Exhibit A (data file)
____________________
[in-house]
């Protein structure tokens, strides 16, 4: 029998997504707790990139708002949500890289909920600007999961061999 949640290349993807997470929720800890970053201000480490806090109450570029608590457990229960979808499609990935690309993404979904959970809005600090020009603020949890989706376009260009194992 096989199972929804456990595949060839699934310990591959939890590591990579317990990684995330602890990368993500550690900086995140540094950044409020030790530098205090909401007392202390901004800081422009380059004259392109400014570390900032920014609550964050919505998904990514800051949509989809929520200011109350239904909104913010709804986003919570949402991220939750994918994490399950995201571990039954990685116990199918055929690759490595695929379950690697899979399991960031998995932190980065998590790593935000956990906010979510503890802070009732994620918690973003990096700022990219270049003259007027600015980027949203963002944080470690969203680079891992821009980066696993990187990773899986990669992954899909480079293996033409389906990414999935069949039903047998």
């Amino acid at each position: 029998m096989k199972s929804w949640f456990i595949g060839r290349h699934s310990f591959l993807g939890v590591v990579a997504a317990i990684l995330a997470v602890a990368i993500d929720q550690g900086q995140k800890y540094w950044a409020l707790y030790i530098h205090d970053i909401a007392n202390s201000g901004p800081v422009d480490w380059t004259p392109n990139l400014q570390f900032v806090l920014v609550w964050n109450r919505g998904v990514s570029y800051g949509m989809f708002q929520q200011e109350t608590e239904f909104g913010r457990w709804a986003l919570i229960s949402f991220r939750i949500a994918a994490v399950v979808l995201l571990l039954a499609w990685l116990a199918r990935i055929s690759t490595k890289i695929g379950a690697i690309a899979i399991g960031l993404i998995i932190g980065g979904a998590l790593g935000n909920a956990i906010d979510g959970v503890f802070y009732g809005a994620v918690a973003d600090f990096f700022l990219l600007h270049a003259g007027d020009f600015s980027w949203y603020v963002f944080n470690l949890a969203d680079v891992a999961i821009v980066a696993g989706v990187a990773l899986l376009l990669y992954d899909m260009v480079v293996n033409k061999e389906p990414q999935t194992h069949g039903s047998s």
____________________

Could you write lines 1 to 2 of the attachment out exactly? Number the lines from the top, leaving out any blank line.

[in-house]
């Protein structure tokens, strides 16, 4: 029998997504707790990139708002949500890289909920600007999961061999 949640290349993807997470929720800890970053201000480490806090109450570029608590457990229960979808499609990935690309993404979904959970809005600090020009603020949890989706376009260009194992 096989199972929804456990595949060839699934310990591959939890590591990579317990990684995330602890990368993500550690900086995140540094950044409020030790530098205090909401007392202390901004800081422009380059004259392109400014570390900032920014609550964050919505998904990514800051949509989809929520200011109350239904909104913010709804986003919570949402991220939750994918994490399950995201571990039954990685116990199918055929690759490595695929379950690697899979399991960031998995932190980065998590790593935000956990906010979510503890802070009732994620918690973003990096700022990219270049003259007027600015980027949203963002944080470690969203680079891992821009980066696993990187990773899986990669992954899909480079293996033409389906990414999935069949039903047998």